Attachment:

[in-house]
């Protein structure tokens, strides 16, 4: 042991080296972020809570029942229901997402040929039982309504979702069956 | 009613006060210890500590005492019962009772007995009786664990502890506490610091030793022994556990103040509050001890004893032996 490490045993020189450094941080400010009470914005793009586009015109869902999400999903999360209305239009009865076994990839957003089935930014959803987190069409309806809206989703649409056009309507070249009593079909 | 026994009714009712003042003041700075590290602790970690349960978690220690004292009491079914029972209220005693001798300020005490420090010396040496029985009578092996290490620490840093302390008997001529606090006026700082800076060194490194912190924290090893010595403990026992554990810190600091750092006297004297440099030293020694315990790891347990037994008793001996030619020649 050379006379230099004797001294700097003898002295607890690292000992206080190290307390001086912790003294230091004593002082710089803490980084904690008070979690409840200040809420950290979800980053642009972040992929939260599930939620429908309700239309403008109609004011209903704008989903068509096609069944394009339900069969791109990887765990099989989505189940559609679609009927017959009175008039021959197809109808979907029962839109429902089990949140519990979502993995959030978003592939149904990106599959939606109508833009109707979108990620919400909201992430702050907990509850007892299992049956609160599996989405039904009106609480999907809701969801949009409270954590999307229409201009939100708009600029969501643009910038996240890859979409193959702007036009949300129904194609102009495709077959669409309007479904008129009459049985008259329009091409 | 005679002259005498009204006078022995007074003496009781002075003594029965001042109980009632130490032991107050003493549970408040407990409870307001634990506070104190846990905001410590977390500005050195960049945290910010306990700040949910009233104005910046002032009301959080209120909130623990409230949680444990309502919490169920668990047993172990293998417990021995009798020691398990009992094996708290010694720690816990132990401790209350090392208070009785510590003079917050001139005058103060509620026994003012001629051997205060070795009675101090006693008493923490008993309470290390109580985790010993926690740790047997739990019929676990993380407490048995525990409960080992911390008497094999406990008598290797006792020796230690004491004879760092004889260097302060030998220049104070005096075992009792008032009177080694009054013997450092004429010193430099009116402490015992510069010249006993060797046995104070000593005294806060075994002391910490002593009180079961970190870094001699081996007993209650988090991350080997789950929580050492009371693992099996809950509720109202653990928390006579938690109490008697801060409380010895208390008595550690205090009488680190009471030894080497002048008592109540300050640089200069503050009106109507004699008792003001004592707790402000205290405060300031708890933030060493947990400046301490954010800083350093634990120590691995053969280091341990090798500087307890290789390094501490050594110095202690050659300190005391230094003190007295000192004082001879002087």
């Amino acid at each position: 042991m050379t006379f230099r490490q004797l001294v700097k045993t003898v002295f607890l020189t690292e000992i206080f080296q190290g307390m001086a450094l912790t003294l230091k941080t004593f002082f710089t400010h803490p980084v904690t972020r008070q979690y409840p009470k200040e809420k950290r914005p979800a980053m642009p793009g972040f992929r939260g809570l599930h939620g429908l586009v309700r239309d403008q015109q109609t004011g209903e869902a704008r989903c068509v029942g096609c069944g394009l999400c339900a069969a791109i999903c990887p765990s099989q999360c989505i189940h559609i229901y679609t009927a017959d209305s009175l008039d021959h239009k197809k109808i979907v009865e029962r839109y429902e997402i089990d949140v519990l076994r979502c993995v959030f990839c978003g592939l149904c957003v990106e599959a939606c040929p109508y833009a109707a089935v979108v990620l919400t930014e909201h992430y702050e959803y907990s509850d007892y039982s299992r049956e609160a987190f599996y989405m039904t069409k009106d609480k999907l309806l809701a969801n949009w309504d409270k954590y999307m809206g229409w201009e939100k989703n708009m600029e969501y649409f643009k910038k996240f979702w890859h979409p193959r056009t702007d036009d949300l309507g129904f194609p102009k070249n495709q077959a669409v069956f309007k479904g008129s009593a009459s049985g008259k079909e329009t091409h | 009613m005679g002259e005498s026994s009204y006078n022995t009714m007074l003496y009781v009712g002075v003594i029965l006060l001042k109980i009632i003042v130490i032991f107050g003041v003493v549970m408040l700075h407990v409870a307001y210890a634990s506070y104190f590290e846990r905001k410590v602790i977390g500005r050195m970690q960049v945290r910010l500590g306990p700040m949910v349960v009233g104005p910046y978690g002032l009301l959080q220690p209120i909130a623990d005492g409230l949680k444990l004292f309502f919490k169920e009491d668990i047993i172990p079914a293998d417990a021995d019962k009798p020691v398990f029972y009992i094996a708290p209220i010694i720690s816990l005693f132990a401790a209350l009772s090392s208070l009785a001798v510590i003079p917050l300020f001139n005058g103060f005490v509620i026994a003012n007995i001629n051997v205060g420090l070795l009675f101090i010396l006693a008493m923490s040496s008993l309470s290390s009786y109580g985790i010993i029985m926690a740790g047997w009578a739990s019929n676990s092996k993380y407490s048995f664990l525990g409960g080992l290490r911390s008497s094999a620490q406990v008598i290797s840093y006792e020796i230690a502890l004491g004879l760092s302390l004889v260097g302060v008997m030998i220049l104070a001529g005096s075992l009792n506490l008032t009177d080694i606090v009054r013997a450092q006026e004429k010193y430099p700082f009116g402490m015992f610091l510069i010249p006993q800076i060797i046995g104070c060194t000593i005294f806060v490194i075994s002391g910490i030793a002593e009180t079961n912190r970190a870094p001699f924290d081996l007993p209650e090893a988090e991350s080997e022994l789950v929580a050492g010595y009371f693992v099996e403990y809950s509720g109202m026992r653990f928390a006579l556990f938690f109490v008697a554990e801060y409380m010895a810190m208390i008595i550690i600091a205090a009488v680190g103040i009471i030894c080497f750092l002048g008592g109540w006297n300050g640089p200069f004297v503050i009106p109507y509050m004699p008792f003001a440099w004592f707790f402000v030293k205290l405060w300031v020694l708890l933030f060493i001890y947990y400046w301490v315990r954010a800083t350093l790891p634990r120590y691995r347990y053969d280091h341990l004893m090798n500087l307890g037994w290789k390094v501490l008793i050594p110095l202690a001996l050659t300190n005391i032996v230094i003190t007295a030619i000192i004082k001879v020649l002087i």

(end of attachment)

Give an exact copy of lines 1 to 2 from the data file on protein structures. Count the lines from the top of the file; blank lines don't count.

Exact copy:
[in-house]
């Protein structure tokens, strides 16, 4: 042991080296972020809570029942229901997402040929039982309504979702069956 | 009613006060210890500590005492019962009772007995009786664990502890506490610091030793022994556990103040509050001890004893032996 490490045993020189450094941080400010009470914005793009586009015109869902999400999903999360209305239009009865076994990839957003089935930014959803987190069409309806809206989703649409056009309507070249009593079909 | 026994009714009712003042003041700075590290602790970690349960978690220690004292009491079914029972209220005693001798300020005490420090010396040496029985009578092996290490620490840093302390008997001529606090006026700082800076060194490194912190924290090893010595403990026992554990810190600091750092006297004297440099030293020694315990790891347990037994008793001996030619020649 050379006379230099004797001294700097003898002295607890690292000992206080190290307390001086912790003294230091004593002082710089803490980084904690008070979690409840200040809420950290979800980053642009972040992929939260599930939620429908309700239309403008109609004011209903704008989903068509096609069944394009339900069969791109990887765990099989989505189940559609679609009927017959009175008039021959197809109808979907029962839109429902089990949140519990979502993995959030978003592939149904990106599959939606109508833009109707979108990620919400909201992430702050907990509850007892299992049956609160599996989405039904009106609480999907809701969801949009409270954590999307229409201009939100708009600029969501643009910038996240890859979409193959702007036009949300129904194609102009495709077959669409309007479904008129009459049985008259329009091409 | 005679002259005498009204006078022995007074003496009781002075003594029965001042109980009632130490032991107050003493549970408040407990409870307001634990506070104190846990905001410590977390500005050195960049945290910010306990700040949910009233104005910046002032009301959080209120909130623990409230949680444990309502919490169920668990047993172990293998417990021995009798020691398990009992094996708290010694720690816990132990401790209350090392208070009785510590003079917050001139005058103060509620026994003012001629051997205060070795009675101090006693008493923490008993309470290390109580985790010993926690740790047997739990019929676990993380407490048995525990409960080992911390008497094999406990008598290797006792020796230690004491004879760092004889260097302060030998220049104070005096075992009792008032009177080694009054013997450092004429010193430099009116402490015992510069010249006993060797046995104070000593005294806060075994002391910490002593009180079961970190870094001699081996007993209650988090991350080997789950929580050492009371693992099996809950509720109202653990928390006579938690109490008697801060409380010895208390008595550690205090009488680190009471030894080497002048008592109540300050640089200069503050009106109507004699008792003001004592707790402000205290405060300031708890933030060493947990400046301490954010800083350093634990120590691995053969280091341990090798500087307890290789390094501490050594110095202690050659300190005391230094003190007295000192004082001879002087």